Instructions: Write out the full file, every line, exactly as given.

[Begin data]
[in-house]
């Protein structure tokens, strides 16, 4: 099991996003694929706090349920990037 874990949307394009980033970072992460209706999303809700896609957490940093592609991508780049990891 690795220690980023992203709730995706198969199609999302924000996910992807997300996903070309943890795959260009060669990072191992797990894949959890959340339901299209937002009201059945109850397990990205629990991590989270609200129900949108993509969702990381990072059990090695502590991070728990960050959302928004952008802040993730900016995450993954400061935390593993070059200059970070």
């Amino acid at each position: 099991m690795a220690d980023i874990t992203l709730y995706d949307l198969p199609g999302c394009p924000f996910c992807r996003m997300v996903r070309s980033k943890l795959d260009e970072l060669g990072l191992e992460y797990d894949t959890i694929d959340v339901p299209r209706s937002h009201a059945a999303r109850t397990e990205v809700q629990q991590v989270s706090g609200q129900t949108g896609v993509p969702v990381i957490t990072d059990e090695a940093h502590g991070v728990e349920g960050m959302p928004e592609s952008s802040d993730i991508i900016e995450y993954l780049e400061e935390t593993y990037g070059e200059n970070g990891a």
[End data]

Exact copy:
[in-house]
């Protein structure tokens, strides 16, 4: 099991996003694929706090349920990037 874990949307394009980033970072992460209706999303809700896609957490940093592609991508780049990891 690795220690980023992203709730995706198969199609999302924000996910992807997300996903070309943890795959260009060669990072191992797990894949959890959340339901299209937002009201059945109850397990990205629990991590989270609200129900949108993509969702990381990072059990090695502590991070728990960050959302928004952008802040993730900016995450993954400061935390593993070059200059970070």
């Amino acid at each position: 099991m690795a220690d980023i874990t992203l709730y995706d949307l198969p199609g999302c394009p924000f996910c992807r996003m997300v996903r070309s980033k943890l795959d260009e970072l060669g990072l191992e992460y797990d894949t959890i694929d959340v339901p299209r209706s937002h009201a059945a999303r109850t397990e990205v809700q629990q991590v989270s706090g609200q129900t949108g896609v993509p969702v990381i957490t990072d059990e090695a940093h502590g991070v728990e349920g960050m959302p928004e592609s952008s802040d993730i991508i900016e995450y993954l780049e400061e935390t593993y990037g070059e200059n970070g990891a």